Bungie announced yesterday that the developer would soon roll out a fix to prevent Destiny 2 players on Xbox One and PC from using the Wavesplitter exotic tracer rifle, a weapon that was meant to be a PS4-exclusive. The weapon was accidentally sold by Xur last weekend to players on other platforms as well, creating an issue for Bungie, which had advertised the weapon as console-exclusive content specifically created for PS4 players.
With Activision as publisher, Bungie has frequently teamed up with Sony to create exclusive content for the PlayStation 4, whether that be exotic weapons, new maps, or even entire strikes solely for Guardians using the console. While the content would eventually be rolled out for other users as well, it would take a long time—sometimes as long as a year, with many having lost interest in the content or weapons in the interim. Console-exclusive DLC isn't a relatively common practice in the industry, but it's also not an aberration. Dragon: Age Inquisition famously released the Jaws of Hakkon DLC on PC and Xbox One well before it arrived on the PS4, and partnerships occasionally crop up that leave specific demographics of gamers out in the cold.
For Destiny 2 users, the solution is that Bungie will allow players on Xbox One and PC to keep the Wavesplitter once the fix is rolled out, although it will remain unusable until it enter the general population's loot pool in September 2019. Players will just have to hold on to a completely useless weapon for roughly six months while PS4 users continue to gallivant around with the trace rifle.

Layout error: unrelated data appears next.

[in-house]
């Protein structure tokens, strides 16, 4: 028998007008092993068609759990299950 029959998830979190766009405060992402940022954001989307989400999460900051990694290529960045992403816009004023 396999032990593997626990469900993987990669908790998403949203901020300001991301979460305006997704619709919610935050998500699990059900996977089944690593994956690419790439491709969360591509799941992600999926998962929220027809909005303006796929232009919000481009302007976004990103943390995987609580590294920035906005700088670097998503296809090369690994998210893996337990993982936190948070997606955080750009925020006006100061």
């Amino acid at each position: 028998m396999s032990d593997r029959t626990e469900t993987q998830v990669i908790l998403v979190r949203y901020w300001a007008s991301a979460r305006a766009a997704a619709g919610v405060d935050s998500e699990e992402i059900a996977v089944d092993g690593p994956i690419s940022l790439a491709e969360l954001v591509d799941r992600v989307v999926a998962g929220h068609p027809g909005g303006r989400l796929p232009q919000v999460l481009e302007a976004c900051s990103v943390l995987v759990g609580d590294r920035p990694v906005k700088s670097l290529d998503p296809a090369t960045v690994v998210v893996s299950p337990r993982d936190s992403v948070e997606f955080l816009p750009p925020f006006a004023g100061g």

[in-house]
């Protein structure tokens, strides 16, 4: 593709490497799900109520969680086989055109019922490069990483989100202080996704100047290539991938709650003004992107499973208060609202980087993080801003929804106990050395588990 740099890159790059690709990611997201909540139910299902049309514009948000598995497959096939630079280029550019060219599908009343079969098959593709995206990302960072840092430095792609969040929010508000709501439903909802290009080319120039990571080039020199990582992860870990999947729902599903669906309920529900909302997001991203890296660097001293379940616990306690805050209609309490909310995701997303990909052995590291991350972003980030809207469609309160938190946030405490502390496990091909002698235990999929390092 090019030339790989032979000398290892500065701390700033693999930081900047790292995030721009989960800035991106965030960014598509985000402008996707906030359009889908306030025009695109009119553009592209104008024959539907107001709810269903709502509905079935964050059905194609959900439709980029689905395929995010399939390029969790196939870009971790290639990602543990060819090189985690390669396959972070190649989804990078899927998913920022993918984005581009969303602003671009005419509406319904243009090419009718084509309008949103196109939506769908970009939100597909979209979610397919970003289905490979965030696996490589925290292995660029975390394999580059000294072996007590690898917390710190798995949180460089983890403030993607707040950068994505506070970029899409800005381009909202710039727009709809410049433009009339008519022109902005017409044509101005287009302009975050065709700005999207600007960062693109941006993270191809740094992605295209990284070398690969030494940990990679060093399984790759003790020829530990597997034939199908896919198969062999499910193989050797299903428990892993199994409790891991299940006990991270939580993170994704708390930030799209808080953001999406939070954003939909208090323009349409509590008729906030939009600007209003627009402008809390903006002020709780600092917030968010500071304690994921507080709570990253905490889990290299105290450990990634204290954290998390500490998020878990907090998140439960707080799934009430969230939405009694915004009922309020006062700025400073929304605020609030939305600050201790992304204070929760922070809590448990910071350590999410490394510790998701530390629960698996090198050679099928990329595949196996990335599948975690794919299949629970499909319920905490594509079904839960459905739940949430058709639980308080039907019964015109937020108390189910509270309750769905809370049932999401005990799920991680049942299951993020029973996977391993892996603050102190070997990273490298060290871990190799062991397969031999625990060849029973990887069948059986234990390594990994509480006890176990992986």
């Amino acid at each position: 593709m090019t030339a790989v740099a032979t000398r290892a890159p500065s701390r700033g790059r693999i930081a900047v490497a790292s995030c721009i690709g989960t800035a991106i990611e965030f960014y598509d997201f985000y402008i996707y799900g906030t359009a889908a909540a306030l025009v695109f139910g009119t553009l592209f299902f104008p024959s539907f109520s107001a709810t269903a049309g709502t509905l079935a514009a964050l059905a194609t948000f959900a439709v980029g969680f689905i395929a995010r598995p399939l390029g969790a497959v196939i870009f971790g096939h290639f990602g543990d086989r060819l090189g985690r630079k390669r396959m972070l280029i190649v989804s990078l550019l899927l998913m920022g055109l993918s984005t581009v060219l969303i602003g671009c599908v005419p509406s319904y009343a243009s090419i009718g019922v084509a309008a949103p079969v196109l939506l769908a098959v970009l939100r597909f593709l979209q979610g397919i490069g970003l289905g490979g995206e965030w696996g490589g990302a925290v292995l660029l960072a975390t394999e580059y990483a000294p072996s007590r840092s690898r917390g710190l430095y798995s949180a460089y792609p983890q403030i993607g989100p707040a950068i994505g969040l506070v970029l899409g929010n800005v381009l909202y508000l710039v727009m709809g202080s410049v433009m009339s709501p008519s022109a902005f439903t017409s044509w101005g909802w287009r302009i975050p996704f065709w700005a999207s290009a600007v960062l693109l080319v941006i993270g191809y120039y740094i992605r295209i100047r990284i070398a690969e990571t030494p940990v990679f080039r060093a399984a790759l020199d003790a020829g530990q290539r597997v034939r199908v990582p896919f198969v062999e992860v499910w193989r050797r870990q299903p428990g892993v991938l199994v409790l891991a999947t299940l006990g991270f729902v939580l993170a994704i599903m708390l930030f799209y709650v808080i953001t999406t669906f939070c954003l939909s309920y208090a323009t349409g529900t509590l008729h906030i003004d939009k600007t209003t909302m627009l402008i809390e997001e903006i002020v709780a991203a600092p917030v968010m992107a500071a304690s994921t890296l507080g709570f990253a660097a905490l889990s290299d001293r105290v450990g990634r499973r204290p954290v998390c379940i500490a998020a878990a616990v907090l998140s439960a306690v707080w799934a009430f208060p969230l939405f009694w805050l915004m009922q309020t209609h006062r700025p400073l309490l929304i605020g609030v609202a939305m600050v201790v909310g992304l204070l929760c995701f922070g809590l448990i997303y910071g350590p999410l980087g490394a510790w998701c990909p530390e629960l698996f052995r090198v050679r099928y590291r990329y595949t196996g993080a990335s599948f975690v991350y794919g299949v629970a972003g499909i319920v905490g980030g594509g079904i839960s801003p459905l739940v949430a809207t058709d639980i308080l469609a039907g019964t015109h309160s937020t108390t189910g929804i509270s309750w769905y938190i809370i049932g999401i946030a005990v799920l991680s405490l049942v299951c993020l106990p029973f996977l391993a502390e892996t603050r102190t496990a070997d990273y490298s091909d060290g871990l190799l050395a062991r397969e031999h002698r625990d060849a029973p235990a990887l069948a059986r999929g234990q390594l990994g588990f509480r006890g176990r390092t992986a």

The bug that awarded users with the Wavesplitter and Bungie's subsequent attempt at a "fix" highlights a major issue with the games industry right now: console-exclusive content is extraordinarily stupid, and creates resentment in fans. PS4 users are more likely to be relieved rather than excited when it comes to Wavesplitter access, while PC and Xbox One users are upset they had a taste of the new weapon and had it taken away because they had the audacity to use a different platform.
The biggest issue with console-exclusive content is that it punishes people for not owning multiple platforms. The reality is not everyone can own several different consoles in one generation—gaming is an expensive hobby that doesn't always allow for people to enjoy all the exclusive games publishers produce. While console-exclusive games are a different animal, releasing a game on multiple platforms and then only allowing users on one of them to access early content and bonuses feels downright extortionary, not to mention cruel.
Let's be completely clear—console exclusive content has likely never influenced more than a handful of fans to purchase a device for themselves to access it earlier. The reality is it's more often a nuisance than it is a selling point, and it makes the companies engaging in the practice look greedy as a result. Destiny 2 is clearly suffering as a result of Activision's incessant need to milk as much money out of consumers as possible, but it's not the only game looking to rope off content behind console exclusivity despite availability on multiple platforms. The Wavesplitter situation and its fix are dumb, but what's even more asinine is the existence of console-exclusive DLC at all when it's 2019 and publishers should know better.